Picks and Pans Review: The Little Drummer Girl

updated 10/22/1984 AT 01:00 AM EDT

originally published 10/22/1984 AT 01:00 AM EDT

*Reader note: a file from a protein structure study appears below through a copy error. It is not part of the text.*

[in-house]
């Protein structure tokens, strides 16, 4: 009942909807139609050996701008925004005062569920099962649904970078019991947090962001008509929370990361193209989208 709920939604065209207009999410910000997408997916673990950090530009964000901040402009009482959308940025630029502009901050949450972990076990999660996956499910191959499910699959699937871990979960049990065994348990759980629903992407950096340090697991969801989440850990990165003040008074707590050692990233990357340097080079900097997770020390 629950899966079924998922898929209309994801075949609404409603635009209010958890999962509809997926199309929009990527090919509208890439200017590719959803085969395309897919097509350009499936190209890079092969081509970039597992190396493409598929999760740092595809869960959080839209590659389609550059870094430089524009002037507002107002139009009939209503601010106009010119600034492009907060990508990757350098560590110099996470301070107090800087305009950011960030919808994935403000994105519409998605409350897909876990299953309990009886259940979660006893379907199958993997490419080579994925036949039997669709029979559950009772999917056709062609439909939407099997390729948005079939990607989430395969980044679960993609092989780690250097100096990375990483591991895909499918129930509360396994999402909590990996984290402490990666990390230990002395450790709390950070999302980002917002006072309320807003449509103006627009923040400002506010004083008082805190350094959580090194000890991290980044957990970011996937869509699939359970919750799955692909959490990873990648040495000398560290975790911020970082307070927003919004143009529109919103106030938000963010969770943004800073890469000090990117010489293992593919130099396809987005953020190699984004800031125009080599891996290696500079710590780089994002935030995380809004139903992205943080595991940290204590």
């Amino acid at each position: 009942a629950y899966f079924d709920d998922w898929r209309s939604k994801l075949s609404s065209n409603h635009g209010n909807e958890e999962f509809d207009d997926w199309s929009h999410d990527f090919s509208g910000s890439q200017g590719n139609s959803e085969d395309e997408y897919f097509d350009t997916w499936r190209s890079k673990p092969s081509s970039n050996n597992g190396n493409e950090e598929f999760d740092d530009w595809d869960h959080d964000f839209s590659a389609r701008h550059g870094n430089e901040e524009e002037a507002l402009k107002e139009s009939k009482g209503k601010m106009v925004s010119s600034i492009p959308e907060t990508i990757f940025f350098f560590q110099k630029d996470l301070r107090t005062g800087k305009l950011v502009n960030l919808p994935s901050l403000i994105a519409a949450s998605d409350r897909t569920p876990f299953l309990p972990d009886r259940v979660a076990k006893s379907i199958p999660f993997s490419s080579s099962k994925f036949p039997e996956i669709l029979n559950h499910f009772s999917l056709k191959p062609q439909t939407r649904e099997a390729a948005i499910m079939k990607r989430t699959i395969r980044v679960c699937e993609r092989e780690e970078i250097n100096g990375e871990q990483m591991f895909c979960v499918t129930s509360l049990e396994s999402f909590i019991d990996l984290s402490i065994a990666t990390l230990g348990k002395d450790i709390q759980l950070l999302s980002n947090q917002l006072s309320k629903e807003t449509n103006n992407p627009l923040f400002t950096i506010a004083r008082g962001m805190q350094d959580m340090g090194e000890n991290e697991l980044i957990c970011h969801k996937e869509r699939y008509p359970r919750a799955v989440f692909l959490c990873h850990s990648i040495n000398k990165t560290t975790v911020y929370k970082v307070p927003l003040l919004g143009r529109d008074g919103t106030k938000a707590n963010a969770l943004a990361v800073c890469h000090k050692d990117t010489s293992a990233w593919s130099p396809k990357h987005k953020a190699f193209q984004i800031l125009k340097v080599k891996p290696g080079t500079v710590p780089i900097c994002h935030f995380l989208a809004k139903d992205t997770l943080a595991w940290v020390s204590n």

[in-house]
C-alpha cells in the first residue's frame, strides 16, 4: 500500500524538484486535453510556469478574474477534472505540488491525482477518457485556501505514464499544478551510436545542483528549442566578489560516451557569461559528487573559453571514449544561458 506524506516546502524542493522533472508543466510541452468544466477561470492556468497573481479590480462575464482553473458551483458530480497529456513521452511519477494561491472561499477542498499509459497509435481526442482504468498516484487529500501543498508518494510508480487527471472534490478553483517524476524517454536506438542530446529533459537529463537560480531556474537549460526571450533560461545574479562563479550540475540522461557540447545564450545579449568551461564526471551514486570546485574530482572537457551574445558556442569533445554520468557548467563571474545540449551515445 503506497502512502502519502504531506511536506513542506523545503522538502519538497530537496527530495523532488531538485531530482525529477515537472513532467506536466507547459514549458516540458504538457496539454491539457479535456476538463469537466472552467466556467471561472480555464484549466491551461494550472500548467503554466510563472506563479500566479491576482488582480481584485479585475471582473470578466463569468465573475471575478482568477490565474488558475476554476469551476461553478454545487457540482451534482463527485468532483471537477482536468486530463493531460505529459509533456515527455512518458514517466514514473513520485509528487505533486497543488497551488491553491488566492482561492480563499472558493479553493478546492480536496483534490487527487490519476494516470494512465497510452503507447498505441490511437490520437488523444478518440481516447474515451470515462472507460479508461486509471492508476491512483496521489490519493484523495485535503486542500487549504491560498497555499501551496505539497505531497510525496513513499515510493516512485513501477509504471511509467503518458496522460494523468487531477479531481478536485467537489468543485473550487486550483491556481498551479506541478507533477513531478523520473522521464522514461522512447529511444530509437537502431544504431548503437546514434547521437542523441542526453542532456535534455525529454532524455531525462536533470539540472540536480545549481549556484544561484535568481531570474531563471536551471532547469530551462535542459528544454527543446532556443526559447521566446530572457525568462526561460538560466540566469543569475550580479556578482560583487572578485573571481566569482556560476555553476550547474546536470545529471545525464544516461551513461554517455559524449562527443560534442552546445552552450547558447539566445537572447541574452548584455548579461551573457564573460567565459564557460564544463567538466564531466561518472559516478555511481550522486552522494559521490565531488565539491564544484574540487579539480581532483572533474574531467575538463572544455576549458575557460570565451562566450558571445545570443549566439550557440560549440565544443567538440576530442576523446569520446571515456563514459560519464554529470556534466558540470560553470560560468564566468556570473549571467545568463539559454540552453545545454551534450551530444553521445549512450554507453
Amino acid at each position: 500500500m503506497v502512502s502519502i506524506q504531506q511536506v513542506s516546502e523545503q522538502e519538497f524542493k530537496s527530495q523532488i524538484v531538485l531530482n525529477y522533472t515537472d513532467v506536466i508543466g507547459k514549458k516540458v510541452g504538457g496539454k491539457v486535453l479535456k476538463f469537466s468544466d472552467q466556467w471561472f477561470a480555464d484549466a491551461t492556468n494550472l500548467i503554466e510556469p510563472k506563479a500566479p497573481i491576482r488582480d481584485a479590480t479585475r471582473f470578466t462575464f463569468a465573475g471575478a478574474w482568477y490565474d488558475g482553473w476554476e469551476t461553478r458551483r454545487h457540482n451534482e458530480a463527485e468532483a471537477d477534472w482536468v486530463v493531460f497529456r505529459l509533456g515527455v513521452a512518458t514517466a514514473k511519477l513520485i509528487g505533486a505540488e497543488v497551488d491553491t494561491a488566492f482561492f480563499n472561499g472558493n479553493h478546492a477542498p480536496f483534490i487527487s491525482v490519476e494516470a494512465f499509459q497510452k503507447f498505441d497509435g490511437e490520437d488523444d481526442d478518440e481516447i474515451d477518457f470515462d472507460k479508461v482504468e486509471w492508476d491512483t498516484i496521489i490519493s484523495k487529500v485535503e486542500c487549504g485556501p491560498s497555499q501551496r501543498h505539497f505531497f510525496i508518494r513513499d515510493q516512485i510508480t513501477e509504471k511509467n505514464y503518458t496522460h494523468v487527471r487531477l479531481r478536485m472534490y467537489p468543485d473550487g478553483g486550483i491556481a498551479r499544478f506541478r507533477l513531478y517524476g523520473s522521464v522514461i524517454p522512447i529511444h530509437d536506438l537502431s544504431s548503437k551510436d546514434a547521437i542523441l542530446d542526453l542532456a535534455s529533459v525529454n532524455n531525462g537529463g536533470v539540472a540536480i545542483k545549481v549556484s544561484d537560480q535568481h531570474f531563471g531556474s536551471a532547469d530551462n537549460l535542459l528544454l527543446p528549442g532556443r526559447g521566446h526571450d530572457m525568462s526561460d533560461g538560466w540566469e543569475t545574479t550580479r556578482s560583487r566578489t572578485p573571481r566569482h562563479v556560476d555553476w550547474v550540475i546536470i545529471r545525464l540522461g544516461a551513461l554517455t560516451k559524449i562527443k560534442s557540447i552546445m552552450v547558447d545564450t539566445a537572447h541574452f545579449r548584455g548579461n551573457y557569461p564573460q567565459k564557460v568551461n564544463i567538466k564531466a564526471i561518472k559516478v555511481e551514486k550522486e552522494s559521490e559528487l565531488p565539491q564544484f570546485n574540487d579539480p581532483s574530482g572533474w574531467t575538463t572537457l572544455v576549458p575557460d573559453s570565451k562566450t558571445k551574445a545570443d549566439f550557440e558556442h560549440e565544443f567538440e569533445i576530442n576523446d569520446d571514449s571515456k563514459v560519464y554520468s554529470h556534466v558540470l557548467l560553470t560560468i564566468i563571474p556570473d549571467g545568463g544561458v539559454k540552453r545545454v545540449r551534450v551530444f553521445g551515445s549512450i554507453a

Diane Keaton will be a long time living down this film version of John Le Carré's provocative bestseller about the morally bankrupt world of international espionage. Forget that the movie doesn't live up to the book (few movies do), but how can we forgive Keaton for a comically intense performance that distorts what may be Le Carré's most complex work? Director George Roy Hill, who has mismanaged the screen translations of Kurt Vonnegut's Slaughterhouse Five and John Irving's The World According to Garp, must also shoulder some blame—along with screenwriter Loring (Promises in the Dark) Mandel—for hammering Le Carré's finely calibrated prose into pulp. The book introduced Charlie, a struggling British actress with pro-Palestinian leanings who fell for an Israeli intelligence operative and became a double agent. Her mission was to help the Israelis trap the elusive Khalil, a Palestinian terrorist. Le Carré, a five-year British Foreign Service veteran, was illustrating the seductiveness of terrorism and reflecting his own disenchantment with the irreconcilable claims of both sides. Onscreen Charlie, the plain-faced Brit, is transformed into the American Keaton acting as if she's doing a guest shot on Scarecrow and Mrs. King. Joseph, the Israeli agent whose sexual magnetism is supposed to be strong enough to compel Charlie to switch allegiances, is played by newcomer Yorgo Voyagis, a charmless actor notable only for his paunch. How will these two ever convey the "seductiveness of terror" for those unfamiliar with the novel? Sami Frey is better and sexier as the legendary Khalil. And Klaus Kinski, as an Israeli intelligence chief who coolly orders an assassination and then phones his wife for a bit of family gossip, steals what there is of the picture. Kinski is pure Le Carré. Keaton is pure Hollywood. Her scenes in training at a PLO camp should send shivers down the spine; instead they come off like outtakes from Private Benjamin. Keaton can't stop trying to endear herself to the audience—a trick she honorably avoided in Reds and Shoot the Moon. Near the climax, Hill splatters the screen with gore to make his point. The effect is shocking but too late. Keaton's star turn has transformed a good, perhaps great, book into an indefensibly bad movie. (R)

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